In any language, time is the biggest asset anyone can have. A businessman may lose all his money; but if he still has time, he may straighten his finances and get it all back. On the other hand, a worker who doesn’t know a skill may not be able to get a job. But if he still has time, he can learn the ropes and eventually master that skill. It’s the same thing in the justice system. Time is the most important asset. Reason enough why people who are convicted are told to “do time”.
But time can also become a negative factor. Case in point: wrongful convictions. When a convicted felon does time for a crime that he did not actually do, time served is perhaps the most painful memory of his walking life on the planet. The sad part is for all the wrong reasons, it happens.
The same holds true for justice that is delayed. When a crime has been committed, it is the duty of the criminal justice system to punish the perpetrators. The problem is the COVID-19 pandemic is causing delays. But not if remote depositions can’t help it. Check out the essentials below.
A deposition is a part of building a case; it’s an integral part of uncovering the truth. The taking of out-of-court sworn testimony is a key portion of the discovery process, the pre-trial process of a lawsuit. Some states prefer using the term examination before trial (EBT) instead of deposition.
This process is a long back-and-forth as witnesses for and against the accused will have to be examined. In civil cases, the person to be examined called the deponent will be served a subpoena to appear at an appropriate time and place. Sheriffs can serve the subpoena. However, as sheriffs have tons of duties to do, preferred process servers have been the go-to method to deliver legal notice to deponents. Not only are process servers dedicated to the job of delivering notices, but many of them have a nationwide reach (unlike the local sheriff) allowing for a more efficient system. And better results.
However, as the virus has pounded the nation, depositions faced a great challenge. It would seem that justice will be delayed for many cases, if at all. Think about it. As stay-at-home orders are in place, witnesses became unavailable one by one. Many, fearing the virus, cited health reasons.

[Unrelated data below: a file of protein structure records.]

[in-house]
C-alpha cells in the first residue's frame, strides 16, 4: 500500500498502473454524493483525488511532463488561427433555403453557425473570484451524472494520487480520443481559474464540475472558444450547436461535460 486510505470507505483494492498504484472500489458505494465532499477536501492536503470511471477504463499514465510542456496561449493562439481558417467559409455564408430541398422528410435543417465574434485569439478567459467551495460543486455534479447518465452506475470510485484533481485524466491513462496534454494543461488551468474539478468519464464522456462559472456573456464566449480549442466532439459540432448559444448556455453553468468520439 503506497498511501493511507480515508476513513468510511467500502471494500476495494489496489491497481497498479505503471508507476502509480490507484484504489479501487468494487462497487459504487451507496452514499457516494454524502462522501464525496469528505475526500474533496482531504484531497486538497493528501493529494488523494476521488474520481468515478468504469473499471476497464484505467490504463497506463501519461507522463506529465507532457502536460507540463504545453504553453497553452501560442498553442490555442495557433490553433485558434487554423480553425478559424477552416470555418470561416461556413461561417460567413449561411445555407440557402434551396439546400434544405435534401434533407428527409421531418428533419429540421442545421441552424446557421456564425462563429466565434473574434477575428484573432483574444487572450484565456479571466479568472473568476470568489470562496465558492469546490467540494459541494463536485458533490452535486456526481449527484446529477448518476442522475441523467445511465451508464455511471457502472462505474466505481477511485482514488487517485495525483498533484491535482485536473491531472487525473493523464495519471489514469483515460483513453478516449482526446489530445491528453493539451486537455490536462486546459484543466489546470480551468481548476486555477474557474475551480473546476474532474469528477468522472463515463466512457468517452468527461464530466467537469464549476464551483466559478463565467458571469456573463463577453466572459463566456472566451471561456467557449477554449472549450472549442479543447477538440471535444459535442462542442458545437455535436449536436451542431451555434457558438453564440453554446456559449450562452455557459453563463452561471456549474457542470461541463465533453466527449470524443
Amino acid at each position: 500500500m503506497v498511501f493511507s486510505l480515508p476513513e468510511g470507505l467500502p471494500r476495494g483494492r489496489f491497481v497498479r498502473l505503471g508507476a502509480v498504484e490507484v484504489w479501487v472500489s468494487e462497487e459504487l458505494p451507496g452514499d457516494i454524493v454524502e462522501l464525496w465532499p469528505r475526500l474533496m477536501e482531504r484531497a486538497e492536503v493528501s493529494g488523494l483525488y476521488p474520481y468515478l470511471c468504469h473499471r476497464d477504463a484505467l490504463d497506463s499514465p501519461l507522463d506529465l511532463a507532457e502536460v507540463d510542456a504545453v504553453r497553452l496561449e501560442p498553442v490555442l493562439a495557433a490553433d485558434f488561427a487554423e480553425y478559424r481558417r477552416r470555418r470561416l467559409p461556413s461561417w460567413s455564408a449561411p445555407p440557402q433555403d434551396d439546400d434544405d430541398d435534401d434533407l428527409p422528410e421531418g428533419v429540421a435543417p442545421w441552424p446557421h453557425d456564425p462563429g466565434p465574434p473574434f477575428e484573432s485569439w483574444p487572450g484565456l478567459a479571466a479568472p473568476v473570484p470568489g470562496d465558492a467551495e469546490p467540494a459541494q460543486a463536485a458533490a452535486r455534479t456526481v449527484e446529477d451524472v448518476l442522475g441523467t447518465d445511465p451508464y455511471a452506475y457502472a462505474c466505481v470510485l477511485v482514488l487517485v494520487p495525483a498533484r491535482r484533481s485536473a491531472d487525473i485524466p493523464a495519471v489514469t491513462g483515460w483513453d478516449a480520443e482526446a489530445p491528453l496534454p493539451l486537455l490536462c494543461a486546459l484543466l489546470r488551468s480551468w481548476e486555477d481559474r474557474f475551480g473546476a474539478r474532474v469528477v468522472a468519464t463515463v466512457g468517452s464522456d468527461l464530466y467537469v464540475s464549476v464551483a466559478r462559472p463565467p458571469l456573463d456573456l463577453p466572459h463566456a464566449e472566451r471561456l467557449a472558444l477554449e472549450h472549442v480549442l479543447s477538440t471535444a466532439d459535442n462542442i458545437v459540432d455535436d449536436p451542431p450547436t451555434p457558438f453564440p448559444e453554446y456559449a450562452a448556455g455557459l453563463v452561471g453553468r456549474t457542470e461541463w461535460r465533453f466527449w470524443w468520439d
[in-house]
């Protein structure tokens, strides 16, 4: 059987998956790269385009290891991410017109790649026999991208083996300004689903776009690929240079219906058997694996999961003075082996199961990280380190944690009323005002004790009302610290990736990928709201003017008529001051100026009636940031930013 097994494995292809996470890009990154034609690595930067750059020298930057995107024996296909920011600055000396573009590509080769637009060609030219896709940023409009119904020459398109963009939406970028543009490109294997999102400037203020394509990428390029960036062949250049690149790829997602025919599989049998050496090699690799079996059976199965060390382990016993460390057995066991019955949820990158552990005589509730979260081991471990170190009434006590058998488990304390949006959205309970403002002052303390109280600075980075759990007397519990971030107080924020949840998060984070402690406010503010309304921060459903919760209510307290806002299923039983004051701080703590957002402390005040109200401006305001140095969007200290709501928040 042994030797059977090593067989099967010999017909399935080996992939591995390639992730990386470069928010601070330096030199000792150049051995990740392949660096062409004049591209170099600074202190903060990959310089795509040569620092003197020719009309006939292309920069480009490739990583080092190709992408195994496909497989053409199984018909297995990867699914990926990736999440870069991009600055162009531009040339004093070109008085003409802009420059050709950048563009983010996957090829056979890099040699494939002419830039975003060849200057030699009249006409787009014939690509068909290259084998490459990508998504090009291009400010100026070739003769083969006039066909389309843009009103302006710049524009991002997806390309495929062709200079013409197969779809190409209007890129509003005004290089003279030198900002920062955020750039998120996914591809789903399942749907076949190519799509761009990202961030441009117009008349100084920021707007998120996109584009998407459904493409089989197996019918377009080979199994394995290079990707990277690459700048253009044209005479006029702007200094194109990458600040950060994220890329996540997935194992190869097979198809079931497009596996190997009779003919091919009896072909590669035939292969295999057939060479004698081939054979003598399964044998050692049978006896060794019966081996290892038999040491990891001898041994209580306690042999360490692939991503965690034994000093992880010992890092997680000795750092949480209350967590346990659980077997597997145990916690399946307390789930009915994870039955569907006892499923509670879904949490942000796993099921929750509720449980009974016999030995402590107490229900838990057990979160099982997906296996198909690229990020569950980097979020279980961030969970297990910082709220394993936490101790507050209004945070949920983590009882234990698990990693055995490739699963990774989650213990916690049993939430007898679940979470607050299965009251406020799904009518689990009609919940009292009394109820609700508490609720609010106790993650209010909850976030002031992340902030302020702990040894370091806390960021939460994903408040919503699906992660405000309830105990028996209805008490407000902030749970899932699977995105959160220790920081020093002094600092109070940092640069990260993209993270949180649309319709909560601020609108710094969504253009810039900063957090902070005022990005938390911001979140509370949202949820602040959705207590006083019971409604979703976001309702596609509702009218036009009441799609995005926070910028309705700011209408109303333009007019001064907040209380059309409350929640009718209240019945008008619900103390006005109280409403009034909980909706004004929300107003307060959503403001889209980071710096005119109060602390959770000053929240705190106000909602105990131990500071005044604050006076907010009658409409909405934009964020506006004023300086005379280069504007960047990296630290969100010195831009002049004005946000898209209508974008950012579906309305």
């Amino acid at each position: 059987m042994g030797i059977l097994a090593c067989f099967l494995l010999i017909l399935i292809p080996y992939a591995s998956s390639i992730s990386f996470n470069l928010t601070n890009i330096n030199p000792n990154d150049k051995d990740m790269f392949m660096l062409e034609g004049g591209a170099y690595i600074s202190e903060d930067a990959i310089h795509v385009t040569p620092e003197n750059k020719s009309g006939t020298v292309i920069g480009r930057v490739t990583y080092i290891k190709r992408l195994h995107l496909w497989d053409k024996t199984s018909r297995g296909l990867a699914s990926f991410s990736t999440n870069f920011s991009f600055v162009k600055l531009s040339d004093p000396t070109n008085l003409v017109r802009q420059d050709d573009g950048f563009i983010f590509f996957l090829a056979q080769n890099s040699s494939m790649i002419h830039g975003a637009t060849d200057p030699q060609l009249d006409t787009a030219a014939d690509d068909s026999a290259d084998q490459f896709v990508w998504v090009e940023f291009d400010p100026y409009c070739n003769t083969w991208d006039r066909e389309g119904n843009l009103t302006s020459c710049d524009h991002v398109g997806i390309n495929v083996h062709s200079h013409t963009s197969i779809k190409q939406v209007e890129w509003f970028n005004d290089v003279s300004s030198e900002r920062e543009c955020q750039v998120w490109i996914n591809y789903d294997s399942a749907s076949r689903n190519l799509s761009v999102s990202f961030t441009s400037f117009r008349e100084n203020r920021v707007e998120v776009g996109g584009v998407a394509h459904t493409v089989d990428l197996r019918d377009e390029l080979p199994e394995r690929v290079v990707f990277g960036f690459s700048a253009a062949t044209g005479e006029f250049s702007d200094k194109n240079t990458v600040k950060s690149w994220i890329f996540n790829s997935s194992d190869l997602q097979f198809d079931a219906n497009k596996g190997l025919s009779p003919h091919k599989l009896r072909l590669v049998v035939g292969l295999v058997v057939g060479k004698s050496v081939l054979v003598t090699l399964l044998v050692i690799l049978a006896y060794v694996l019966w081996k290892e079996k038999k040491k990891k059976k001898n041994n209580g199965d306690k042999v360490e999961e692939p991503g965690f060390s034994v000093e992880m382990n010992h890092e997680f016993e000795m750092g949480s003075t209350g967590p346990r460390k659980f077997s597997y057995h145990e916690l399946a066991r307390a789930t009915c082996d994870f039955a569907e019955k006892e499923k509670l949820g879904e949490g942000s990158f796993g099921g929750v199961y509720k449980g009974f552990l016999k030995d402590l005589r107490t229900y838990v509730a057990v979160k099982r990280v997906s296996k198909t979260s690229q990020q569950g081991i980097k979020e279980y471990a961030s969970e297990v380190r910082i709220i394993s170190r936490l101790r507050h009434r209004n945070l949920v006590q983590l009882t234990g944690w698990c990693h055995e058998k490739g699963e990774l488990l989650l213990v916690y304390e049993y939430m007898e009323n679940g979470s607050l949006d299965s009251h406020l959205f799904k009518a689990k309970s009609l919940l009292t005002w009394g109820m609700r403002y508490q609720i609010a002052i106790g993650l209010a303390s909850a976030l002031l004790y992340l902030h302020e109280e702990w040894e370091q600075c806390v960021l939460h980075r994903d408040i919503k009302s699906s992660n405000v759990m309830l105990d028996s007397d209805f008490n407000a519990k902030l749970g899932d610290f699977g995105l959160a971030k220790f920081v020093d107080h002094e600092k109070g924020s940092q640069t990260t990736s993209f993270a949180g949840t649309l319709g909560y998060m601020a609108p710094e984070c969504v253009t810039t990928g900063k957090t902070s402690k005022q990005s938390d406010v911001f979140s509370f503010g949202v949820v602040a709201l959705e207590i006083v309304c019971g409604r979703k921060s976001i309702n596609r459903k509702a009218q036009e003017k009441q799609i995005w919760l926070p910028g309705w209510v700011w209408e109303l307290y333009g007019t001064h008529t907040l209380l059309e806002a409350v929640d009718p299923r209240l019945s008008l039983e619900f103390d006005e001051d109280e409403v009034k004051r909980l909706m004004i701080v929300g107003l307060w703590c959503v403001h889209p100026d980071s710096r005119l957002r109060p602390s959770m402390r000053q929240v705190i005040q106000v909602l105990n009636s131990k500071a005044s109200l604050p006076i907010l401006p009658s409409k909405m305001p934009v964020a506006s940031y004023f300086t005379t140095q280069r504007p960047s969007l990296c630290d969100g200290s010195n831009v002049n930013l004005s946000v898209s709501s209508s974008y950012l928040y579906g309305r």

When depositions are delayed, so does the whole trial process. And as the pandemic has raged on for a year now even to this day, the delays can multiply and add up over time. In short, the justice system is facing a stumbling block. And justice is bound to be delayed.
Remote Depositions to the Rescue
The good news is remote depositions are allowed by law. Federal Rule 30, permits remote depositions using audio-video technology. Specifically, federal civil rules detail that a deposition may be taken by “telephone or other remote means.”
That should allow the swift administration of needed justice despite the virus. But not without dissent.
A case should bring this all in perspective. In the case of Ogilvie v. Thrifty Payless, a joint motion by both parties was filed so as to extend the deadline of the court citing of course the delaying effect of COVID-19 on both parties’ ability to do depositions. It seems a fair request.
But the Western Court of Washington court thought otherwise. Looking at the inability of both parties to make use of remote depositions, the court expressed pointedly the need for both parties to do so. It cited the possibility that the pandemic may not end soon and may therefore be a force to contend with for months to come. Not using remote depositions therefore is inexcusable. Adding to that, the court stipulated that the existence of the pandemic is not a ‘good cause’ to delay the schedule of the case.
Both parties must therefore exhaust all alternative means to make the depositions happen. And that means making the most of remote depositions.
The same thing happened in the Southern District of California. In the case of the United States vs. K.O.O Construction, Inc., the court also went against the motion of both parties to move the discovery deadline to another 60 days due to the lockdown orders ordered in California. The parties further cited that there is a need to do depositions in-person as architectural drawings and project plans cannot be reviewed effectively via videoconferencing.
Added to that, both parties cited that in-person depositions will be available soon as physical distancing and stay-at-home orders may be rescinded if not lessened in the near future. The court, however, noted that no one can tell for sure when the pandemic and its effects will end. In the meantime, remote depositions should do the trick. And justice should not be delayed.